About the author: Arpad Pusztai, Ph.D., received his degree in Chemistry in Budapest, Hungary and his B.Sc. in Physiology and Ph.D. in Biochemistry at the University of London in England. Over his nearly 50-year career, he worked at universities and research institutes in Budapest; London; Chicago, U.S.; and Aberdeen, Scotland (Rowett Research Institute). He has published close to 300 primary peer-reviewed papers and wrote or edited 12 scientific books. In the last 30 years he pioneered research into the effects of dietary lectins (carbohydrate-reactive proteins), including those transgenically expressed in GM crop plants, on the gastrointestinal tract. Since his contract was not renewed with Rowett as a result of disagreements, Dr. Pusztai has been lecturing on his GM potato research all over the world and acting as a consultant to groups starting up research into the health effects of GM food. http://www.freenetpages.co.uk/hp/a.pusztai/
1) Domingo, J.L. (2000) Health risks of genetically modified foods: Many opinions but few data. Science 288, 1748-1749.
2) Millstone, E., Brunner, E. and Mayer, S. (1999) Beyond substantial equivalence. Nature 401, 525-526.
3) Schubbert, R., Lettmann, C. and Doerfler, W. (1994) Ingested foreign (phage M13) DNA survives transiently in the gastrointestinal tract and enters the blood stream of mice. Molecules, Genes and Genetics 242, 495-504.
4) Schubbert, R. Hohlweg, U., Renz, D. and Doerfler, W. (1998) On the fate of orally ingested foreign DNA in mice: chromosomal association and placental transmission in the fetus. Molecules, Genes and Genetics 259, 569-576.
5) Mercer, D.K., Scott, K.P., Bruce-Johnson, W.A., Glover, L.A. and Flint, H.J. (1999) Fate of free DNA and transformation of oral bacterium Streptococcus gordonii DL1 plasmid DNA in human saliva. Applied and Environmental Microbiology 65, 6-10.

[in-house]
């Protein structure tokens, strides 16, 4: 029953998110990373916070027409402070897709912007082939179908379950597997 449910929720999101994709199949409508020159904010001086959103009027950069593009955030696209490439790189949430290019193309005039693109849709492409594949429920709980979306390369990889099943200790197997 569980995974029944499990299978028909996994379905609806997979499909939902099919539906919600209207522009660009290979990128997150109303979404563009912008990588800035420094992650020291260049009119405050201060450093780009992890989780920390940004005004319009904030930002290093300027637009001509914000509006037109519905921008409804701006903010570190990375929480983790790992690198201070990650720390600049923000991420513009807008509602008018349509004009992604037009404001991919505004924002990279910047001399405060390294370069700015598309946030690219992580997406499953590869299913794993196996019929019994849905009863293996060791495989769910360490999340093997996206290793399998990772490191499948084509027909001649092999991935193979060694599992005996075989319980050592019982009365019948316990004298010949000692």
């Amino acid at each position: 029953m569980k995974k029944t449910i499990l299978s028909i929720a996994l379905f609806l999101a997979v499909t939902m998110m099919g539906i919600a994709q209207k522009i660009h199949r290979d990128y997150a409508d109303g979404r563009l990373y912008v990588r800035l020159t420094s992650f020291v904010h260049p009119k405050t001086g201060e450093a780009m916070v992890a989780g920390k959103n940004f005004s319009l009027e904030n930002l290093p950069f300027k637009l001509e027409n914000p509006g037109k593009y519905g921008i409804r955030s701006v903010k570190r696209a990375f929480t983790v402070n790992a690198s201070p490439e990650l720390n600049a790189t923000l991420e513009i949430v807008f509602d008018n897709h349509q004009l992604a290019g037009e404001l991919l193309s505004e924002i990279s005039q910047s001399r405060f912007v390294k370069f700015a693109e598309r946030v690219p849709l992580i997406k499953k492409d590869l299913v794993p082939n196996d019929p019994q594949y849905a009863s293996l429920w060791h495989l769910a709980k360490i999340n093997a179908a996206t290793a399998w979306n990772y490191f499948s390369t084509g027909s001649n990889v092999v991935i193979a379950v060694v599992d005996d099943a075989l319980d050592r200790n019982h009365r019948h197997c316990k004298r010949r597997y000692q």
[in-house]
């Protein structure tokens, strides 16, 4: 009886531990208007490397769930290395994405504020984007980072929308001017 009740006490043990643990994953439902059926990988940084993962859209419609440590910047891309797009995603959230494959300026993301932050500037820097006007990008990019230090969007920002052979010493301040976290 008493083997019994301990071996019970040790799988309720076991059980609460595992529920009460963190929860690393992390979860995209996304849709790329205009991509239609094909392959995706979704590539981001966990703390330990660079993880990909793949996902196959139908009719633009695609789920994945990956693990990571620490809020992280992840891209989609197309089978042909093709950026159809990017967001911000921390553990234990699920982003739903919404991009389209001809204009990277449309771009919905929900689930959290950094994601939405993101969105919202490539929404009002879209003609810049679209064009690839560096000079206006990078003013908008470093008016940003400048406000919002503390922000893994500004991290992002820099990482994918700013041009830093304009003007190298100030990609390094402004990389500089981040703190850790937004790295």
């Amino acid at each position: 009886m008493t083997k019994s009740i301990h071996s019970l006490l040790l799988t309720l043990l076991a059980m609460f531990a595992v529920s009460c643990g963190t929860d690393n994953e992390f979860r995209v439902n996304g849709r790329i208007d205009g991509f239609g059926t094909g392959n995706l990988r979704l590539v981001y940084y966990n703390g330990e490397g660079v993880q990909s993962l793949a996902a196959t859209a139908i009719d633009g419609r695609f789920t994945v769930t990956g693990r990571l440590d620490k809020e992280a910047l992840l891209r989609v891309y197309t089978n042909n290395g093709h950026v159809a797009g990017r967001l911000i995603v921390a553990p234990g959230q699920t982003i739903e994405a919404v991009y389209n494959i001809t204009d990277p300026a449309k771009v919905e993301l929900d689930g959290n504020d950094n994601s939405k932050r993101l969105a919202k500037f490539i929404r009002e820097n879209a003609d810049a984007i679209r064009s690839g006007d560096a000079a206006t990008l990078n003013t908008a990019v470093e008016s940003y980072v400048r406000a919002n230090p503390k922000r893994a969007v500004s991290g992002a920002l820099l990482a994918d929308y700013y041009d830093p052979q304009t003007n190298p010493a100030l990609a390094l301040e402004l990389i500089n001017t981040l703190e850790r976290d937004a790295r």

6) Kuiper, H.A., Noteborn, H.P.J.M. and Peijnenburg, A.A.C.M. (1999) Adequacy of methods for testing the safety of genetically modified foods. The Lancet 354, 1315-1316.
7) Ewen, S.W.B. and Pusztai, A. (1999a) Authors' reply. The Lancet 354, 1727-1728.
8) Alliance for Biointegrity website: http://www.biointegrity.org (1998), including Calgene FLAVR SAVRTM tomato report, pp. 1-604; International Research and Development Corp. first test report, pp. 1736-1738; Conclusions of the expert panel regarding the safety of the FLAVR SAVRTM tomato, ENVIRON, Arlington VA, USA pp. 2355-2382; Four week oral (intubation) toxicity study in rats by IRDC, pp. 2895-3000.
9) Redenbaugh, K., Hatt, W., Martineau, B, Kramer, M., Sheehy, R., Sanders, R., Houck, C. and Emlay, D. (1992) A case study of the FLAVR SAVRTM tomato. In: Safety Assessment of Genetically Engineered Fruits and Vegetables. CRC Press Inc. Boca Raton.
10) Padgette, S.R. Taylor, N.B., Nida, D.L., Bailey, M.R., MacDonald, J., Holden, L.R. and Fuchs, R.L. (1996) The composition of glyphosate-tolerant soybean seeds is equivalent to that of conventional soybeans. Journal of Nutrition 126, 702-716.
11) Taylor, N.B., Fuchs, R.L., MacDonald, J.,Shariff, A.B. and Padgette, S.R. (1999) Compositional analysis of glyphosate-tolerant soybeans treated with glyphosate. Journal of Agriculture and Food Chemistry 47, 4469-4473.
12) Lappé, M.A., Bailey, E.B., Childress, C. and Setchell, K.D.R. (1999) Alterations in clinically important phytoestrogens in genetically modified, herbicide-tolerant soybeans. Journal of Medical Food 1, 241-245.
13) Hashimoto, W., Momma, K., Katsube, T., Ohkawa, Y., Ishige, T., Kito, M., Utsumi, S. and Murata, K. (1999) Safety assessment of genetically engineered potatoes with designed soybean glycinin: compositional analyses of the potato tubers and digestibility of the newly expressed protein in transgenic potatoes. Journal of Science of Food and Agriculture 79, 1607-1612.
14) Momma, K., Hashimoto, W., Ozawa, S., Kawai, S., Katsube, T., Takaiwa, F., Kito, M, Utsumi, S. and Murata, K. (1999) Quality and safety evaluation of genetically engineered rice with soybean glycinin: Analyses of the grain composition and digestibility of glycinin in transgenic rice. Bioscience Biotechnology Biochemistry 63, 314-318.
15) Berberich, S.A., Ream, J.E, Jackson, T.L., Wood, R., Stipanovic, R., Harvey, P., Patzer, S. and Fuchs, R.L. (1996) The composition of insect-protected cottonseed is equivalent to that of conventional cottonseed. Journal of Agricultural Food Chemistry 44, 365-371.
16) Novak, W.K. and Haslberger, A.G. (2000) Substantial equivalence of antinutrients and inherent plant toxins in genetically modified novel foods. Food and Chemical Toxicology 38, 473-483.